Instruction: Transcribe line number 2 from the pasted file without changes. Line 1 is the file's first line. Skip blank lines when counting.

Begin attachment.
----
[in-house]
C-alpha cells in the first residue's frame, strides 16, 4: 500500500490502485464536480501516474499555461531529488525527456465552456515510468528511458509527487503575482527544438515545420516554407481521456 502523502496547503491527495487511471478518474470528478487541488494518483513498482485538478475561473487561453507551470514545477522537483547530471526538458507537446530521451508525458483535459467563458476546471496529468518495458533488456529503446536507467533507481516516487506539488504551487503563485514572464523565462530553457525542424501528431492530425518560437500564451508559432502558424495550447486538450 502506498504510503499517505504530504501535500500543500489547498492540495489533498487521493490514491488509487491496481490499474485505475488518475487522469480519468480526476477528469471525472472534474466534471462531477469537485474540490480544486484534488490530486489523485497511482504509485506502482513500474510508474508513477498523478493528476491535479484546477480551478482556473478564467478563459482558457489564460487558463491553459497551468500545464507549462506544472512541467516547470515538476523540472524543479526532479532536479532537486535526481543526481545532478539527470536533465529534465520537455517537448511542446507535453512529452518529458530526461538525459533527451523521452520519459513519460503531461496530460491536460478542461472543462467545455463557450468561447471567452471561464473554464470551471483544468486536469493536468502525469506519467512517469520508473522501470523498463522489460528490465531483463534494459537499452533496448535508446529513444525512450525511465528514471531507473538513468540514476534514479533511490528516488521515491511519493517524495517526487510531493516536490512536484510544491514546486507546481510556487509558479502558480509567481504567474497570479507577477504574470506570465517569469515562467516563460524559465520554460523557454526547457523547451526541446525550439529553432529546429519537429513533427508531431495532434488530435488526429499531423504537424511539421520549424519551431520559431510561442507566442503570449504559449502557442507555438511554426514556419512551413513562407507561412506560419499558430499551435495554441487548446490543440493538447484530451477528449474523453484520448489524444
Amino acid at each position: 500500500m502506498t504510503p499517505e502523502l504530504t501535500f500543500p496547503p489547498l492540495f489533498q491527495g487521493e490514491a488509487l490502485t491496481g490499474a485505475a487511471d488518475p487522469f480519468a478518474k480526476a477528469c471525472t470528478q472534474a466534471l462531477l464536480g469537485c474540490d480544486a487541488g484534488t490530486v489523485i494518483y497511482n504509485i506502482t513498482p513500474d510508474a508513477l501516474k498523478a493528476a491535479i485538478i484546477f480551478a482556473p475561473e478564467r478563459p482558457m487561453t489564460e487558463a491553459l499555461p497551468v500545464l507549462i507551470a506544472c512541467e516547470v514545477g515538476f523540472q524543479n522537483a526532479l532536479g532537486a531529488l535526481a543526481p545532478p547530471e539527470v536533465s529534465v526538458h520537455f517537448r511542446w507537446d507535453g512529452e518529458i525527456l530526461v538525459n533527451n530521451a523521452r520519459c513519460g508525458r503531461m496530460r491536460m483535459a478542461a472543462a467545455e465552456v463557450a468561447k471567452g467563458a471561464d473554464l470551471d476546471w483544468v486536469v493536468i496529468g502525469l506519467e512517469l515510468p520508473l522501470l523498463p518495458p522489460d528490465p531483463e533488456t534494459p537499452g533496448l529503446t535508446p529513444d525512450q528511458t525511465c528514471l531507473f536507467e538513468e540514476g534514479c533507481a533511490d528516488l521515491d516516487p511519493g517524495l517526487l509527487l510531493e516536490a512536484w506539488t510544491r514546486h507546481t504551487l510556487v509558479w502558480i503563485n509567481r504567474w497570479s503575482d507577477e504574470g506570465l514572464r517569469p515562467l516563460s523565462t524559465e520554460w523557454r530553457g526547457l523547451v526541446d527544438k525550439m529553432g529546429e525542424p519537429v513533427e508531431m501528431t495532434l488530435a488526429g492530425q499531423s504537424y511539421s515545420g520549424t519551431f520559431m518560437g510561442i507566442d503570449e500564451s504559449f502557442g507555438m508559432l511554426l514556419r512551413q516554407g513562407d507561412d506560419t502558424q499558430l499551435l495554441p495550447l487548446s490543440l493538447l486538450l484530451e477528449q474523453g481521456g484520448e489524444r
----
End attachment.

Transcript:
C-alpha cells in the first residue's frame, strides 16, 4: 500500500490502485464536480501516474499555461531529488525527456465552456515510468528511458509527487503575482527544438515545420516554407481521456 502523502496547503491527495487511471478518474470528478487541488494518483513498482485538478475561473487561453507551470514545477522537483547530471526538458507537446530521451508525458483535459467563458476546471496529468518495458533488456529503446536507467533507481516516487506539488504551487503563485514572464523565462530553457525542424501528431492530425518560437500564451508559432502558424495550447486538450 502506498504510503499517505504530504501535500500543500489547498492540495489533498487521493490514491488509487491496481490499474485505475488518475487522469480519468480526476477528469471525472472534474466534471462531477469537485474540490480544486484534488490530486489523485497511482504509485506502482513500474510508474508513477498523478493528476491535479484546477480551478482556473478564467478563459482558457489564460487558463491553459497551468500545464507549462506544472512541467516547470515538476523540472524543479526532479532536479532537486535526481543526481545532478539527470536533465529534465520537455517537448511542446507535453512529452518529458530526461538525459533527451523521452520519459513519460503531461496530460491536460478542461472543462467545455463557450468561447471567452471561464473554464470551471483544468486536469493536468502525469506519467512517469520508473522501470523498463522489460528490465531483463534494459537499452533496448535508446529513444525512450525511465528514471531507473538513468540514476534514479533511490528516488521515491511519493517524495517526487510531493516536490512536484510544491514546486507546481510556487509558479502558480509567481504567474497570479507577477504574470506570465517569469515562467516563460524559465520554460523557454526547457523547451526541446525550439529553432529546429519537429513533427508531431495532434488530435488526429499531423504537424511539421520549424519551431520559431510561442507566442503570449504559449502557442507555438511554426514556419512551413513562407507561412506560419499558430499551435495554441487548446490543440493538447484530451477528449474523453484520448489524444